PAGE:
The aggressive colonization of the earth's biological diversity and the paternalistic "protection" of the traditional knowledge of humanity, on an explicitly divisive racist and nationalistic basis via the CBD does not deserve our support. Forcing intellectual property law and the world-view of predatory corporate industrialism onto traditional peoples does not deserve our support, even if it is sugar-coated with paternalistic protestations of "protecting their interests."
One truly disturbing aspect of the article: "But many scientists and some officials say there is clearly the need for a system with two tracks, to separate and simplify work that clearly has no commercial application." If the academic community seeks only a privilege for themselves without defending the rights of everyman to freely travel and exchange information and plants and medicines, we will truly deserve the enmity of the unprivileged masses which will result. There is enough anti-intellectualism and anti-academic feeling in the world as it is - if we turn our backs on the very people whose labors built and paid for every institution, every herbarium, every botanic garden, every laboratory, we will truly reap what we sow.
If we are stuck with the CBD, we should insist on workable changes to it, not a mere academic exemption. The free exchange of plants and knowledge must be explicitly recognized as fundamental human rights. If you steal my coat, I am denied the use of it, but if you "steal" a cutting from my garden, or an idea, or knowledge of a medicinal plant, my use of them is in no way diminished. Claims of bio- or cultural-sovereignty should be limited to intellectual property claims - if a Hmong farmer brings his eggplant or plant medicine with him to California (as they have), no harm is brought to his relatives or his original nation. But if a patent is applied for, sovereignty provisions should be triggered with mandated royalty percentages to the areas where the plant was developed or grew wild, and to the people who used it. As Vice-President Enoch Kavindele noted at a World Intellectual Property Organisation (WIPO) regional meeting in Lusaka, "...traditional knowledge and indigenous innovations in many instances cuts across present day artificial political boundaries...", as do the natural ranges of living organisms. Therefore, agreements between researchers and a single tribe or nation are clearly unjust. If bio-patent claims included a search of recorded usages and the delineation of the natural range of the organism as well as the usual patent-search, fair and equitable distribution of royalties would result. Even those of us who oppose intellectual property could perhaps support this as a workable step in the right direction. Researchers could travel and collect freely, as nations and peoples could rest assured that, since no patent could be issued without a thorough search of range and use, their "fair share" of the spoils would be secured. Traditional plant use and exchange could proceed unmolested, and those of us who make and use plant medicine will be able to continue our exchanges. I will continue to grow and use the plant medicines I have received from traditional practitioners, and will continue to freely share these plants and their uses with other plant-medicine users, regardless of artificial boundaries or laws, and I am sure my traditional friends will continue to do the same with the plants and knowledge I brought them in exchange.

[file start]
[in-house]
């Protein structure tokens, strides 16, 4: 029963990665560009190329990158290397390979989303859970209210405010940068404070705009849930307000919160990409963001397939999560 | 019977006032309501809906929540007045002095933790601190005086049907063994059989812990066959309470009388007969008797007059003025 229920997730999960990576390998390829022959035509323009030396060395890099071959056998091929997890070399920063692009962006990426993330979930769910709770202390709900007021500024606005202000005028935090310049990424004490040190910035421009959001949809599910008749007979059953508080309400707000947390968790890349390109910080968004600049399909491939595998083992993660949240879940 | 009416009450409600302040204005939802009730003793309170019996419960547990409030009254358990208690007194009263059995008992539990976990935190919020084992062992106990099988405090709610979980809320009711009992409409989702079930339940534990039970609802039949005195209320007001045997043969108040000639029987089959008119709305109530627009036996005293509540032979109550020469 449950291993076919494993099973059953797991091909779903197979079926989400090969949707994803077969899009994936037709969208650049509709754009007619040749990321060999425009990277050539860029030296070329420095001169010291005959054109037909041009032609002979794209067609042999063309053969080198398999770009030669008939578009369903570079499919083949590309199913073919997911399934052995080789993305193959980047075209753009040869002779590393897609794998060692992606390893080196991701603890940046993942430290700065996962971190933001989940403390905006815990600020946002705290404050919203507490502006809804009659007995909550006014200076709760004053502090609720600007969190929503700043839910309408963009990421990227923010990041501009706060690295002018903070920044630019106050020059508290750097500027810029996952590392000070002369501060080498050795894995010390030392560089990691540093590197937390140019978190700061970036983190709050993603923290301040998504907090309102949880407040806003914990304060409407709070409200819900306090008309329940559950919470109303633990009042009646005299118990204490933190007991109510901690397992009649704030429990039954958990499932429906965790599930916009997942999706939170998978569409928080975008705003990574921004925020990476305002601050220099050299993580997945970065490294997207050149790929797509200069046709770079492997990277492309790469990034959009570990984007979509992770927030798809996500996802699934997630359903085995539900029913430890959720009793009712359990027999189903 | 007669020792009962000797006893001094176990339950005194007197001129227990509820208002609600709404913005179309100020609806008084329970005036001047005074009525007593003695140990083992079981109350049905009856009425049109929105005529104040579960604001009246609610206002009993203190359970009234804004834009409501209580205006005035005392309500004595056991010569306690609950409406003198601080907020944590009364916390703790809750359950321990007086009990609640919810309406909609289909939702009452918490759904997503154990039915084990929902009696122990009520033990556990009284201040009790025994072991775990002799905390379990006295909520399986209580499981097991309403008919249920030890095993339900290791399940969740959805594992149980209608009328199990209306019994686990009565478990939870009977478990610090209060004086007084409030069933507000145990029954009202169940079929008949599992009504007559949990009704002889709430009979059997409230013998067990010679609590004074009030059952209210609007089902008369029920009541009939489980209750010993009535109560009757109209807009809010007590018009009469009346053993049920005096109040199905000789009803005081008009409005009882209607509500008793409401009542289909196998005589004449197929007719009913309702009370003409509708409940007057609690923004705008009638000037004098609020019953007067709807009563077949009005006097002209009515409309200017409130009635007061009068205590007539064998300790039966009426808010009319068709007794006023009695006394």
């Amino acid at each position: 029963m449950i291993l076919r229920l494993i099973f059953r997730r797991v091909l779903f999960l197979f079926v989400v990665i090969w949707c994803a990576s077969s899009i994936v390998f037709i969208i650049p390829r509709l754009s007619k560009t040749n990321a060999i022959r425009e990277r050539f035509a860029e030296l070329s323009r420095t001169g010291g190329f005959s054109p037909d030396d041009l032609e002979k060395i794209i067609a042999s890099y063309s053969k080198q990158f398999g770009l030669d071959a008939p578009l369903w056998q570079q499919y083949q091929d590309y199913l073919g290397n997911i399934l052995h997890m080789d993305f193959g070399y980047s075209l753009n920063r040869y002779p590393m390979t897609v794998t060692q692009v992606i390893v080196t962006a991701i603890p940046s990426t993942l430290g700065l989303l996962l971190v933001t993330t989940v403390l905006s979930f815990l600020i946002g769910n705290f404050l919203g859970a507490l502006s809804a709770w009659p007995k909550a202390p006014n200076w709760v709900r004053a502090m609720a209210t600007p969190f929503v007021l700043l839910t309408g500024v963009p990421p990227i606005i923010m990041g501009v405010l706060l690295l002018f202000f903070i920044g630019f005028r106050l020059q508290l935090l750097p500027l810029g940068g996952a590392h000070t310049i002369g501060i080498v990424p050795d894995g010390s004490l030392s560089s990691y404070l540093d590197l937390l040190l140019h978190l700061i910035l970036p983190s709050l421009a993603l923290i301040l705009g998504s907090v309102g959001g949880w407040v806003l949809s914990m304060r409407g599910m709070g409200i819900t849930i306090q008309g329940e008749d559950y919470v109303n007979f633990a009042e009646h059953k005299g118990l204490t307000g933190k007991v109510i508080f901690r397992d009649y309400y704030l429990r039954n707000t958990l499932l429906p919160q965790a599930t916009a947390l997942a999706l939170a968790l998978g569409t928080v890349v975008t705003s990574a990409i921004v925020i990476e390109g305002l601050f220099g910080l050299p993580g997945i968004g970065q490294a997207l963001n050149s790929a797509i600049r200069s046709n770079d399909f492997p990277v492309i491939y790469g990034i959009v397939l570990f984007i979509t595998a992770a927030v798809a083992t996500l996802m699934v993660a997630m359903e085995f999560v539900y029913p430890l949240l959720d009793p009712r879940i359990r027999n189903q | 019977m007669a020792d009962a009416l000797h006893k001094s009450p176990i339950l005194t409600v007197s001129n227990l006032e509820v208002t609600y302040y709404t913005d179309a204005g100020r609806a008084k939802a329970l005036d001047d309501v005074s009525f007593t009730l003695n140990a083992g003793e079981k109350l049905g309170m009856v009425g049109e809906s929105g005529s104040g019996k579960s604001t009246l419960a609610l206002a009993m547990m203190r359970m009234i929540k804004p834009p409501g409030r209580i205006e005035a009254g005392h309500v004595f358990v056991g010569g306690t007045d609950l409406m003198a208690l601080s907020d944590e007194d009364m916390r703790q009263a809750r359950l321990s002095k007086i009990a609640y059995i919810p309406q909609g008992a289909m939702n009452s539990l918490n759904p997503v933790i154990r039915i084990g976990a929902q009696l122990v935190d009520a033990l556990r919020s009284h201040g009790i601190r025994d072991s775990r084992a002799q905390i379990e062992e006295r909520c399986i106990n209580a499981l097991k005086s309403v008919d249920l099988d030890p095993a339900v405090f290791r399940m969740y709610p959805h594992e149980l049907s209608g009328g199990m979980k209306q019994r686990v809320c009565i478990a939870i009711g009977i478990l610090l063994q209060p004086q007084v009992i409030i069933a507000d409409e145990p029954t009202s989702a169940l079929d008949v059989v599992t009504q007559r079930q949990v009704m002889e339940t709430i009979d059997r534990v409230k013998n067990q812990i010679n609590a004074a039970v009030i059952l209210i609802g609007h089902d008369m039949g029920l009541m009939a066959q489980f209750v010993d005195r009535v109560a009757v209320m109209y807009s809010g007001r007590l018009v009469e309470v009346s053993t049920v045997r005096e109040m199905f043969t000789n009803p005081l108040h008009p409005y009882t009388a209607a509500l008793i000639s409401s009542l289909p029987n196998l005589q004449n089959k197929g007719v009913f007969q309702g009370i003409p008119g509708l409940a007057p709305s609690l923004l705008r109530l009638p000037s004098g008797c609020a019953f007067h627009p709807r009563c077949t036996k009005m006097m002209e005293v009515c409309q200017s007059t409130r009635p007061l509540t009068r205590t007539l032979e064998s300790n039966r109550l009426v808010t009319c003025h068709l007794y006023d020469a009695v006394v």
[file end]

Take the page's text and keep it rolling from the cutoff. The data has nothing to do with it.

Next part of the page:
If anyone in other parts of the world needs access to the biological diversity of my California homeland, I will be happy to provide what assistance I can.
David I. Theodoropoulos